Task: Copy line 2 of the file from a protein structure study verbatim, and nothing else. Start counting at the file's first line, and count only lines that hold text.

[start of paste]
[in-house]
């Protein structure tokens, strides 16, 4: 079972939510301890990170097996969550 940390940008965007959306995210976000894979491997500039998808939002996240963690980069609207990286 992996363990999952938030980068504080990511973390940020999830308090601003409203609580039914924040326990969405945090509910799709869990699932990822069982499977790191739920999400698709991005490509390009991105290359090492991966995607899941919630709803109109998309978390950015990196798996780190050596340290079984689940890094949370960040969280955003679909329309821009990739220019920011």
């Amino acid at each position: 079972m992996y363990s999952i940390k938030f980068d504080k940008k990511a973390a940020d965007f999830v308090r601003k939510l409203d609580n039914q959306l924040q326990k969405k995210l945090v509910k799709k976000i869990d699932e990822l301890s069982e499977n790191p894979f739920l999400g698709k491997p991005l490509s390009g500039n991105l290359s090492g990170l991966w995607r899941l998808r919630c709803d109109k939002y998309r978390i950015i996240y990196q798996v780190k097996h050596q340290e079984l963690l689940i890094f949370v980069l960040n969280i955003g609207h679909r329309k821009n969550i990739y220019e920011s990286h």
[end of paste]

């Protein structure tokens, strides 16, 4: 079972939510301890990170097996969550 940390940008965007959306995210976000894979491997500039998808939002996240963690980069609207990286 992996363990999952938030980068504080990511973390940020999830308090601003409203609580039914924040326990969405945090509910799709869990699932990822069982499977790191739920999400698709991005490509390009991105290359090492991966995607899941919630709803109109998309978390950015990196798996780190050596340290079984689940890094949370960040969280955003679909329309821009990739220019920011």